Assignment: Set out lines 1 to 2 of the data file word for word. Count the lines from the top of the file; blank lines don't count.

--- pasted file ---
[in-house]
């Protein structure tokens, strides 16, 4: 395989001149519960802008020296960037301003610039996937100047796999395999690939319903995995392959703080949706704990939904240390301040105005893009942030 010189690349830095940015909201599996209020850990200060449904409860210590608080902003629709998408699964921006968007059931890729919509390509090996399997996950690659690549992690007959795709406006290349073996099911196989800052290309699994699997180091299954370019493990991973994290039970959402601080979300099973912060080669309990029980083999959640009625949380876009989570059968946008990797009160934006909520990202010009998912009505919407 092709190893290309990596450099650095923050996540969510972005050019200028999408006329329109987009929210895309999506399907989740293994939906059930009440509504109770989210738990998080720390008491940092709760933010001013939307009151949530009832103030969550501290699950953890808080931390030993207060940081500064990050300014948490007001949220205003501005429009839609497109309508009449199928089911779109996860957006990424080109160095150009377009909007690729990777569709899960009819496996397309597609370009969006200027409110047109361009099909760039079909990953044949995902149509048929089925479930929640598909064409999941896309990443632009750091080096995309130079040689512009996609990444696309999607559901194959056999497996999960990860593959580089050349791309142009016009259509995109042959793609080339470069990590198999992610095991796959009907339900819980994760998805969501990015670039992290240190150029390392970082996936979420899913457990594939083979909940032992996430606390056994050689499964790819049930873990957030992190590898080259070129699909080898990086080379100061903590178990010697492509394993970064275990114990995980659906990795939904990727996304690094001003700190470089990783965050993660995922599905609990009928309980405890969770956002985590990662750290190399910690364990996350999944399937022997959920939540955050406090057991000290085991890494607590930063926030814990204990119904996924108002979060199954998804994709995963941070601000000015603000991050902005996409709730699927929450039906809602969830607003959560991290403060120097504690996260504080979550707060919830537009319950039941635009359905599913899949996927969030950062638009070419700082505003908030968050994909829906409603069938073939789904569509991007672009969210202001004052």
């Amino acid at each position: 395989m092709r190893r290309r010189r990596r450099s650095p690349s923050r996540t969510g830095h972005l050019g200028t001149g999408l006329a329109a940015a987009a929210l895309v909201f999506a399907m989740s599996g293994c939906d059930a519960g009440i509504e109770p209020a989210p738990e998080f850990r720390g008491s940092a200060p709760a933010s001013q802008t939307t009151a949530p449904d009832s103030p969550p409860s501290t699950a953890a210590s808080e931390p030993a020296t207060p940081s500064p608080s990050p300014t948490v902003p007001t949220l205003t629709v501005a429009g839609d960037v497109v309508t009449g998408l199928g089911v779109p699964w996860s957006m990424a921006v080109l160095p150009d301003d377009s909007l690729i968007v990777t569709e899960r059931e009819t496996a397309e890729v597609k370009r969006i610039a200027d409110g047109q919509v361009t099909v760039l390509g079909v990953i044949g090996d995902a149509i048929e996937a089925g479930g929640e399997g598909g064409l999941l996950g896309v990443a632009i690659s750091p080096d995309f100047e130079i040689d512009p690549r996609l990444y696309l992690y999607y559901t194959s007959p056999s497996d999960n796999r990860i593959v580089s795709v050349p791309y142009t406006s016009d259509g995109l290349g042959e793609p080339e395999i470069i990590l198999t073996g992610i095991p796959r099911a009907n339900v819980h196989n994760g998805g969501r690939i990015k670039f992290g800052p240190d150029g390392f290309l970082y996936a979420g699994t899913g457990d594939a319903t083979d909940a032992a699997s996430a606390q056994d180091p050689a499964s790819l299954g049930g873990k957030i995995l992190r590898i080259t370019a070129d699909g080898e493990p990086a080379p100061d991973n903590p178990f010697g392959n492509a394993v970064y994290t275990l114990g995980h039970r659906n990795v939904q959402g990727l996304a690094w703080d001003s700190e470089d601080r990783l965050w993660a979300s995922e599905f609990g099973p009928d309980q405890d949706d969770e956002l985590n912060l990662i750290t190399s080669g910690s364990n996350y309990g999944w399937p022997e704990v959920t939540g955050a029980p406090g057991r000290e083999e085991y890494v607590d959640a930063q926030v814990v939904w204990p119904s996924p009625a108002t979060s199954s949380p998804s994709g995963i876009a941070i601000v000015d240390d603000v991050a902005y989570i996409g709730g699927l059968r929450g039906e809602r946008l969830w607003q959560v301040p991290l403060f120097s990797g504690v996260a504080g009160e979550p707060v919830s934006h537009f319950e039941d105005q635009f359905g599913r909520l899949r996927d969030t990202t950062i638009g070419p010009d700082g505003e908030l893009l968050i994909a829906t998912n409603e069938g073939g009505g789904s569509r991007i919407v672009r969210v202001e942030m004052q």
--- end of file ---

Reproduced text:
[in-house]
């Protein structure tokens, strides 16, 4: 395989001149519960802008020296960037301003610039996937100047796999395999690939319903995995392959703080949706704990939904240390301040105005893009942030 010189690349830095940015909201599996209020850990200060449904409860210590608080902003629709998408699964921006968007059931890729919509390509090996399997996950690659690549992690007959795709406006290349073996099911196989800052290309699994699997180091299954370019493990991973994290039970959402601080979300099973912060080669309990029980083999959640009625949380876009989570059968946008990797009160934006909520990202010009998912009505919407 092709190893290309990596450099650095923050996540969510972005050019200028999408006329329109987009929210895309999506399907989740293994939906059930009440509504109770989210738990998080720390008491940092709760933010001013939307009151949530009832103030969550501290699950953890808080931390030993207060940081500064990050300014948490007001949220205003501005429009839609497109309508009449199928089911779109996860957006990424080109160095150009377009909007690729990777569709899960009819496996397309597609370009969006200027409110047109361009099909760039079909990953044949995902149509048929089925479930929640598909064409999941896309990443632009750091080096995309130079040689512009996609990444696309999607559901194959056999497996999960990860593959580089050349791309142009016009259509995109042959793609080339470069990590198999992610095991796959009907339900819980994760998805969501990015670039992290240190150029390392970082996936979420899913457990594939083979909940032992996430606390056994050689499964790819049930873990957030992190590898080259070129699909080898990086080379100061903590178990010697492509394993970064275990114990995980659906990795939904990727996304690094001003700190470089990783965050993660995922599905609990009928309980405890969770956002985590990662750290190399910690364990996350999944399937022997959920939540955050406090057991000290085991890494607590930063926030814990204990119904996924108002979060199954998804994709995963941070601000000015603000991050902005996409709730699927929450039906809602969830607003959560991290403060120097504690996260504080979550707060919830537009319950039941635009359905599913899949996927969030950062638009070419700082505003908030968050994909829906409603069938073939789904569509991007672009969210202001004052």